So much of his work is about love. People talk about it being cold but as a teenage girl all I could feel from it was warmth. The songs are ridiculously rich. I’d play the original cast recording of Company again and again, in the front room. I remember my mum came in with her rubber gloves on and tears streaming down her face. Sy het gese: “Oh my god, I get it!” The song was Being Alive.
Steve understood the human condition like no one else in musical theatre. Children and Art, from Sunday in the Park With George, encapsulates that for me. To understand that children and art are what push life forward is one of the most beautiful things that he recognised; there is something so tender and gentle in that song.
A few of us at school would sing Sondheim stuff and then I first worked with Steve when I was 20 on Follies. Meeting your hero is always a scary thing but he was wonderful. We had some really interesting chats about Sweeney Todd. He remembered watching the tech rehearsal for it when Len Cariou did the big number Epiphany, thinking: “Oh my god what have I written? Where has this come from?” The realisation that he had unleashed this beast.
His lyrics fall into place with you at certain points in your life. Vir my, with Sunday, I always thought Act 1 was perfect. I’d fast-forward Act 2. But the older you get, the more you realise that Act 2 is where the truth and the ache are. When that reveals itself to you, it’s devastating.
Some people are very guarded about their work but he encouraged directors to be brave and was always excited about young directors and their imagination.
The brilliant thing about performing his works is that they are littered with rhymes that you don’t notice you’re doing, because the arc of the story is so character-based. A couple of times he said to me: Sy skone dame, just pump up that internal rhyme.” And I didn’t even realise it was there! It’s so subtle.
Musicals can be crap. They really can be. But because of the work that he did, and writers who have come after him and been inspired by how brave he was, we have some really good musical theatre. I’m so grateful to have met him and had the privilege of doing his work.
Since the news of his death, I’ve been hearing the songs from Merrily We Roll Along, the first Sondheim-composed show that I acted in. There is so much in Merrily about time, friendship and regret. That line: “Charley, why can’t it be like it was?” And the whole lyric of Our Time.
When I did Merrily and Sunday in the Park With George, I had one-to-one tutorials with him at the piano, which was such a privilege. It was pretty intimidating and scary – he was really strict! If you replaced a syllable of a lyric with something that was inaccurate he would come down on you hard. But his notes were so practical, insightful and implementable – he writes for actors, he puts himself in the place of an actor and asks how would this character express this particular sentiment? That’s why actors love his work. When you understood his notes, and were able to do them, he was then so encouraging and that was the best feeling in the world.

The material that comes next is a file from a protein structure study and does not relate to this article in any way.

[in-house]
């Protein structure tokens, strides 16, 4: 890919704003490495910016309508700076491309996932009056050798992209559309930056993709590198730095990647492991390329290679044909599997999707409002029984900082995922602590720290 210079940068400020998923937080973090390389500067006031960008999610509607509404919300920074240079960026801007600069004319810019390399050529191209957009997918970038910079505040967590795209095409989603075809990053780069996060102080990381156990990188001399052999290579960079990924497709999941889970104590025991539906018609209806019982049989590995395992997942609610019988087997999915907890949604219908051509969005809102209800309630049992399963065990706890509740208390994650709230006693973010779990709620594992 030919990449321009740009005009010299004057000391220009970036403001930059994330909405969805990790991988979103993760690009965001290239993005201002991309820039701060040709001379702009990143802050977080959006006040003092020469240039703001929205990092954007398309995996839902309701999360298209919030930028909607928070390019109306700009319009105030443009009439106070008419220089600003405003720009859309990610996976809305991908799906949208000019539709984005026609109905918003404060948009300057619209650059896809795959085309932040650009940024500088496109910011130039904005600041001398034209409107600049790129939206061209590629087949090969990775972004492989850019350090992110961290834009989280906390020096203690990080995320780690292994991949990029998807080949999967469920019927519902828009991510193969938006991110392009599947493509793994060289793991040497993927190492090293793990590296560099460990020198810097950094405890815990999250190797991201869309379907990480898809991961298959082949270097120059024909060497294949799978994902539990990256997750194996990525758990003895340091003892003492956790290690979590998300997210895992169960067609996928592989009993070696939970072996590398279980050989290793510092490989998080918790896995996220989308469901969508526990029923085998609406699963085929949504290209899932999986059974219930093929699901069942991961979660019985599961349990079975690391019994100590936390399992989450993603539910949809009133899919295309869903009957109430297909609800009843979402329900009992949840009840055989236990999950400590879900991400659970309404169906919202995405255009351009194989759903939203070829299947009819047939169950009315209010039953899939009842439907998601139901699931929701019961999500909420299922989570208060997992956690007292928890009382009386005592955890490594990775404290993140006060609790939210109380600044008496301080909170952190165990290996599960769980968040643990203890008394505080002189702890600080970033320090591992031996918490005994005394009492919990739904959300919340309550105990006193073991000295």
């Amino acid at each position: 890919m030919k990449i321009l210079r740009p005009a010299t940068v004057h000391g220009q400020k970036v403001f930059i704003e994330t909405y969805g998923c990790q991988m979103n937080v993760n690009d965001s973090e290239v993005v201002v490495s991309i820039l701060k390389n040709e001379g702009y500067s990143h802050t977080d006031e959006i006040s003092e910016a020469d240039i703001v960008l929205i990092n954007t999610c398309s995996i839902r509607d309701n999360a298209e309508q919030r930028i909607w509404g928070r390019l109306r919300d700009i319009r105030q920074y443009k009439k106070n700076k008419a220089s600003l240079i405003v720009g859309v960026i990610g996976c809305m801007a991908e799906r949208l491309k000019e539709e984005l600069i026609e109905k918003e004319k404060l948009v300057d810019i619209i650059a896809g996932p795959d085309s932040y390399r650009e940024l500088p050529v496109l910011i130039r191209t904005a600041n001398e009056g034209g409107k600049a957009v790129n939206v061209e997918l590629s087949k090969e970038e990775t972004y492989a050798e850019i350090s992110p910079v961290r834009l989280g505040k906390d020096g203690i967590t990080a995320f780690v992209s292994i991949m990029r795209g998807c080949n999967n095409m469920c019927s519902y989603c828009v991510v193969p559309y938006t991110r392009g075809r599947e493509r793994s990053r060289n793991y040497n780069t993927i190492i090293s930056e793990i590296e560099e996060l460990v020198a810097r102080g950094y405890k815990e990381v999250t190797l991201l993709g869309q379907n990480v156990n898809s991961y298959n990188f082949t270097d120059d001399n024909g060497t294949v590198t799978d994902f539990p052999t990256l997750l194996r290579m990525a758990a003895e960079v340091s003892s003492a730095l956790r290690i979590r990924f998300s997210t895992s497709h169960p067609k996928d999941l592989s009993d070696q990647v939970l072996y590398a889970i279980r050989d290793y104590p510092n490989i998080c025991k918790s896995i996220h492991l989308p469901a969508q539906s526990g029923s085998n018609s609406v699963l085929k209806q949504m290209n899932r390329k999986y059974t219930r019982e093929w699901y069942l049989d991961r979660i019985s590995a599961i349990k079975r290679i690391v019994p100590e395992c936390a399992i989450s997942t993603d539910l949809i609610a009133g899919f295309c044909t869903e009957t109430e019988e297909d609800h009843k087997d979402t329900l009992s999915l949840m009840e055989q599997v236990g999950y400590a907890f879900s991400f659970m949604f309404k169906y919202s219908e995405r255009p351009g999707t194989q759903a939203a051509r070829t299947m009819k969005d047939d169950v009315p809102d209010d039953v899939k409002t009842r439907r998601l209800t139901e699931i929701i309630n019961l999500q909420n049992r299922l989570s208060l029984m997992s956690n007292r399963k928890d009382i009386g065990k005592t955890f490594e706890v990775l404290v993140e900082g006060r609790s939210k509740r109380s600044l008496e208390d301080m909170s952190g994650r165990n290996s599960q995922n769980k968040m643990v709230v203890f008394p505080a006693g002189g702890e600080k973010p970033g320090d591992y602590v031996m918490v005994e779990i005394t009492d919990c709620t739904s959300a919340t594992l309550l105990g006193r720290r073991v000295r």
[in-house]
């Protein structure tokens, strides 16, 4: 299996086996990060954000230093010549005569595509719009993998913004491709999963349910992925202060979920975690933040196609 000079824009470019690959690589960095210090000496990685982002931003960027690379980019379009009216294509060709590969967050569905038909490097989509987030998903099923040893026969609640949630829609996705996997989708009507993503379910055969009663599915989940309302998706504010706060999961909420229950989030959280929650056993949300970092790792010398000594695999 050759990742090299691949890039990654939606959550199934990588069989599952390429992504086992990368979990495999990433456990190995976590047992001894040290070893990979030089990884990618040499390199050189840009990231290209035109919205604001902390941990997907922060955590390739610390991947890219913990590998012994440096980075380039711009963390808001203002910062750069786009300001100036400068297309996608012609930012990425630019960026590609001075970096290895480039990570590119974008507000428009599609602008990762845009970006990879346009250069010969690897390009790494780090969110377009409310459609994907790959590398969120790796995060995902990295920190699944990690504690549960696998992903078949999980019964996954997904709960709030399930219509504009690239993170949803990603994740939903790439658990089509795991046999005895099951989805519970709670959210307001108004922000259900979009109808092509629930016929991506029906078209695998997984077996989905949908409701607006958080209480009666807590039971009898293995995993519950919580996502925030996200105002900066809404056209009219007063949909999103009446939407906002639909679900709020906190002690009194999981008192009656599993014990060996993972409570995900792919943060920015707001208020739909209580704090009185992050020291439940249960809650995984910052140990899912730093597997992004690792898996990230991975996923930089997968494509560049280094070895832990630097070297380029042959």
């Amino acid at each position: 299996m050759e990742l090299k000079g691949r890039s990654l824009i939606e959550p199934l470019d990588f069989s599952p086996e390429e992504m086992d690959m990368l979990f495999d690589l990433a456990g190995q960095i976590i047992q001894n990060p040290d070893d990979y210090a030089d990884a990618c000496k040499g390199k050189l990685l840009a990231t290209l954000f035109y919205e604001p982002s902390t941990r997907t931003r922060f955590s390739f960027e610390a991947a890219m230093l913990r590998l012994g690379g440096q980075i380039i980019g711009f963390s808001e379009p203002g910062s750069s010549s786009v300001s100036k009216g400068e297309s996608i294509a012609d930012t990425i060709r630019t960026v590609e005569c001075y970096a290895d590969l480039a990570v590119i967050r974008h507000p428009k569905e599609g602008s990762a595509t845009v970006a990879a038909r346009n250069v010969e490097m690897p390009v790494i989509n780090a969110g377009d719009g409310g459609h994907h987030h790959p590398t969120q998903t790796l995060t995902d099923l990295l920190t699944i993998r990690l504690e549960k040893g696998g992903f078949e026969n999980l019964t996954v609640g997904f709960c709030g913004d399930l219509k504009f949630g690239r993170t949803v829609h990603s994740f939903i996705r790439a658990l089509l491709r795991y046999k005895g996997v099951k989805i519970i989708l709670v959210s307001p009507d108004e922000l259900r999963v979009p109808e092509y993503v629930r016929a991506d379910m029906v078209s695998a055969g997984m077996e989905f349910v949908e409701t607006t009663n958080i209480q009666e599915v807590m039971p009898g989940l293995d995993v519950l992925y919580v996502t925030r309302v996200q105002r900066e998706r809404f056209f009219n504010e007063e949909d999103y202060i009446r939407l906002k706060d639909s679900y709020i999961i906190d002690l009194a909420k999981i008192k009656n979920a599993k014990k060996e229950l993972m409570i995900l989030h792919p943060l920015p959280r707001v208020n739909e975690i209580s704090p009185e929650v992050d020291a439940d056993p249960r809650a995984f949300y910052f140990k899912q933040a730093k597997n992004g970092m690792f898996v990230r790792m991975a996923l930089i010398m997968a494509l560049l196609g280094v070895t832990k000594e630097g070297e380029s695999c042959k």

Merrily had a predominantly young cast and when he arrived, just before previews, he came in front of us and said: “It’s OK everyone, God has arrived!” He was being self-deprecating but we were so scared, we didn’t know if he was serious. Hy was a type of god for us, so we took him at his word.
His immense generosity to others came, ek dink, from the way the baton was passed so generously to him from Oscar Hammerstein. He would always pay tribute to what Hammerstein did for him – how he mentored him. Watch the videos where Sondheim talks about teaching: he saw it as a sacred profession. Teaching and encouragement were something he’d benefited deeply from and I think he wanted to repay that debt from Hammerstein.
He had such a delight in language, even in a casual email. The last one he sent to me ended: “So thank you Daniel, you are a prince. Geen, Hal is a Prince. You’re a gent.”
I just watched the clip of Broadway gathering to sing his number Sunday over the weekend. All those people turning up in Times Square to sing. I was awash. Every note he writes is perfect for the emotion. You can’t sing a better note than the one he’s written.
When I saw Sunday in the Park With George it spoke to me – I felt addressed personally. Even though I was sitting in a crowd of people, I felt like I was receiving guidance and healing at the same time. He has moved me to tears more than any other writer in my lifetime, left me feeling refreshed as a human being. The first show I saw by him was Putting It Together – I laughed so much but he also summoned my innermost spirit. He recognised how monstrous we can be and how monstrous relationships can be, but made it somehow OK and fun and laughable.
In 1990, Stephen became chair of musical theatre at Oxford University. Cameron Mackintosh pulled together a few actors and some up-and-coming writers to take a course with Sondheim and create new musicals. It was very intimate. I was one of the actors. We were working on a song in the theatre and I suddenly felt a sort of warmth and looked to my left – he was sitting there, twinkling. I didn’t know when he’d come in. He was very friendly, encouraging, quiet. Every word was precious.
Doing Follies at the National Theatre in 2017, it felt like a huge ship that we were getting on. I didn’t know if it would sail. Dominic Cooke, die direkteur, had put so much into it and we had rehearsed for weeks and weeks. At the end of the first preview, we walked on to take our bows and I looked down and there was this man going crazy, clapping and shouting hooray. It was Stephen Sondheim. He was like a fan, and had run down the front to clap at us and give us his blessing.